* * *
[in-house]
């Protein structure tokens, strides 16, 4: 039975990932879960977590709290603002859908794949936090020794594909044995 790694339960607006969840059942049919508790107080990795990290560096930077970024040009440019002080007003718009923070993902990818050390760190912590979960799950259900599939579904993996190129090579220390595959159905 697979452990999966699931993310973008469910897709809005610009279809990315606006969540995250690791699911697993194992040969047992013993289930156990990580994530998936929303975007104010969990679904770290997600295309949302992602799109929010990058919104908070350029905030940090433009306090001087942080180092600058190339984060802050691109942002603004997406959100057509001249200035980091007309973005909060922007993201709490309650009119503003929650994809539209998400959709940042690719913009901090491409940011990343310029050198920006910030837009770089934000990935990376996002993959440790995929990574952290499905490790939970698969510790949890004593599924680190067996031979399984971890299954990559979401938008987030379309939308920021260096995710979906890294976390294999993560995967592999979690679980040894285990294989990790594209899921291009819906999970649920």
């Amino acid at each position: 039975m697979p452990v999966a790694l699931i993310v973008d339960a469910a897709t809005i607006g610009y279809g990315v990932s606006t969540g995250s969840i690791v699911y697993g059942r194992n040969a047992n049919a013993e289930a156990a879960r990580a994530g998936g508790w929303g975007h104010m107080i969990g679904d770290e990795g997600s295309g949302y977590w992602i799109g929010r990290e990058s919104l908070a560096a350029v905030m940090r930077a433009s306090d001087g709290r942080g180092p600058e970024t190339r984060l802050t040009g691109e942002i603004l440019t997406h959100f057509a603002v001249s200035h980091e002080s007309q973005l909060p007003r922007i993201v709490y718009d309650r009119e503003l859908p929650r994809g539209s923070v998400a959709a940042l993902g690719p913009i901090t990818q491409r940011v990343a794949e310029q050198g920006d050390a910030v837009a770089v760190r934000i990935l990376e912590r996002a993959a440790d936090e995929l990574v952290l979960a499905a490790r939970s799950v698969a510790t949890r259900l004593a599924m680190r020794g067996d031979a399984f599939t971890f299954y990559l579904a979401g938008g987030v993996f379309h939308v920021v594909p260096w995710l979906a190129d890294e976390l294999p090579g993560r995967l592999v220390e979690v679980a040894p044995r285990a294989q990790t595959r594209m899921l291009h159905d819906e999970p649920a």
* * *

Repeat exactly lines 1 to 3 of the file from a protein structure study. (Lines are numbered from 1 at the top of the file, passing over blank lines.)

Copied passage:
[in-house]
């Protein structure tokens, strides 16, 4: 039975990932879960977590709290603002859908794949936090020794594909044995 790694339960607006969840059942049919508790107080990795990290560096930077970024040009440019002080007003718009923070993902990818050390760190912590979960799950259900599939579904993996190129090579220390595959159905 697979452990999966699931993310973008469910897709809005610009279809990315606006969540995250690791699911697993194992040969047992013993289930156990990580994530998936929303975007104010969990679904770290997600295309949302992602799109929010990058919104908070350029905030940090433009306090001087942080180092600058190339984060802050691109942002603004997406959100057509001249200035980091007309973005909060922007993201709490309650009119503003929650994809539209998400959709940042690719913009901090491409940011990343310029050198920006910030837009770089934000990935990376996002993959440790995929990574952290499905490790939970698969510790949890004593599924680190067996031979399984971890299954990559979401938008987030379309939308920021260096995710979906890294976390294999993560995967592999979690679980040894285990294989990790594209899921291009819906999970649920």
């Amino acid at each position: 039975m697979p452990v999966a790694l699931i993310v973008d339960a469910a897709t809005i607006g610009y279809g990315v990932s606006t969540g995250s969840i690791v699911y697993g059942r194992n040969a047992n049919a013993e289930a156990a879960r990580a994530g998936g508790w929303g975007h104010m107080i969990g679904d770290e990795g997600s295309g949302y977590w992602i799109g929010r990290e990058s919104l908070a560096a350029v905030m940090r930077a433009s306090d001087g709290r942080g180092p600058e970024t190339r984060l802050t040009g691109e942002i603004l440019t997406h959100f057509a603002v001249s200035h980091e002080s007309q973005l909060p007003r922007i993201v709490y718009d309650r009119e503003l859908p929650r994809g539209s923070v998400a959709a940042l993902g690719p913009i901090t990818q491409r940011v990343a794949e310029q050198g920006d050390a910030v837009a770089v760190r934000i990935l990376e912590r996002a993959a440790d936090e995929l990574v952290l979960a499905a490790r939970s799950v698969a510790t949890r259900l004593a599924m680190r020794g067996d031979a399984f599939t971890f299954y990559l579904a979401g938008g987030v993996f379309h939308v920021v594909p260096w995710l979906a190129d890294e976390l294999p090579g993560r995967l592999v220390e979690v679980a040894p044995r285990a294989q990790t595959r594209m899921l291009h159905d819906e999970p649920a």